Talk Justice: Episode Fifty Three

Talk Justice Episode 53 cover

How a Virtual Assembly Line Accelerated an Access-to-Justice Project

Suffolk Law Professor Quinten Steenhuis discusses his team’s successful collaboration with legal aid orgs to use technology to scale help for the project and the potential to use tech to extend the reach of legal services.


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Guest Speaker

Headshot of Quinten Steenhuis
Quinten Steenhuis

Quinten Steenhuis is a clinical fellow and adjunct professor at Suffolk University Law School in the Legal Innovation and Technology Lab. Between 2008 and 2020, Quinten was a senior housing attorney, systems administrator, and developer at Greater Boston Legal Services, where he worked between 2008 and 2020. He currently teaches courses including Legal Technology for Small Firm Practice and Lawyering in the Age of Smart Machines.

Quinten’s signature projects include MADE, the Massachusetts Defense for Eviction tool which he conceived and created at Greater Boston Legal Services, and the MassAccess Project, a COVID-19 emergency response collaboration at Suffolk Law School involving an international team of participants.

Quinten has practiced housing and eviction defense law since 2008, and has been a professional programmer and web application developer since 2001. His work focuses on social justice and addressing the access to justice gap, particularly with the use of legal technology. In addition to his academic, legal, and technology work, Quinten serves as an appointed member of the City of Cambridge’s Recycling Advisory Committee, the Access to Justice Commission’s working group on housing, is the long-time president of a Scrabble club in Somerville, MA. He received his B.Sc. in Logic and Computation with an additional B.Sc. in Political Science from Carnegie Mellon University and J.D. from Cornell Law School.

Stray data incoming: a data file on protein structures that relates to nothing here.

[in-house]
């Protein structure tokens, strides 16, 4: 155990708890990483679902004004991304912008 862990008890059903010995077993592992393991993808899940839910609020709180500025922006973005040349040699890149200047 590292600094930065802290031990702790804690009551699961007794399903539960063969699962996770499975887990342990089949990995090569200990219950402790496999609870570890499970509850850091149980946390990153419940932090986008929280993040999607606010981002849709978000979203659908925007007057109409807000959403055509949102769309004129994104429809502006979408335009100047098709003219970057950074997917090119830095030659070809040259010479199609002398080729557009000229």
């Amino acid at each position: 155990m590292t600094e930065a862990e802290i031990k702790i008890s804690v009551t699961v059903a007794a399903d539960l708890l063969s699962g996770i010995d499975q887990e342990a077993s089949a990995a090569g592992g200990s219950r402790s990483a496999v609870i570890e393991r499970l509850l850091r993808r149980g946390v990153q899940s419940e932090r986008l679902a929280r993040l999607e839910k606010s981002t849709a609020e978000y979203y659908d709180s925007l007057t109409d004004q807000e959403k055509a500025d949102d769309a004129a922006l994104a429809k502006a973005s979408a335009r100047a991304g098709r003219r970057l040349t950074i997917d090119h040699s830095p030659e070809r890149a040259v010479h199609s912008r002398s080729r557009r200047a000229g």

Headshot of Caitlin Moon
Caitlin "Cat" Moon

As director of innovation design for the Program on Law and Innovation, Caitlin “Cat” Moon designs the J.D. curriculum for PoLI Institute with the goal of empowering students to lead in the innovation of 21st century legal services delivery. Professor Moon also founded and directs the PoLI Institute, which provides interactive post-graduate executive education to legal professionals. She also co-founded and produces the Summit on Law and Innovation (SoLI), which brings together experts across legal, technology and other disciplines in collaborative innovation projects.

In addition to her roles at Vanderbilt, Moon works with law firms, legal departments and law schools globally to apply the methods and mindsets of human-centered design to re-imagine leadership and legal professional formation and modernize the delivery of legal services. Her current research focuses on innovation leadership and legal professional formation and includes co-creation of a 21st century framework for lawyer competency, the Delta Model.

Moon maintains an active law license and, before joining the Vanderbilt Law faculty, she provided legal counsel and strategic guidance to start-up companies through her Nashville-based legal practice for over 20 years. She serves on the College of Law Practice Management’s Board of Trustees and on the advisory boards of the MIT Computational Law Report and the Justice Technology Association. Moon was recognized in 2016 by the American Bar Association.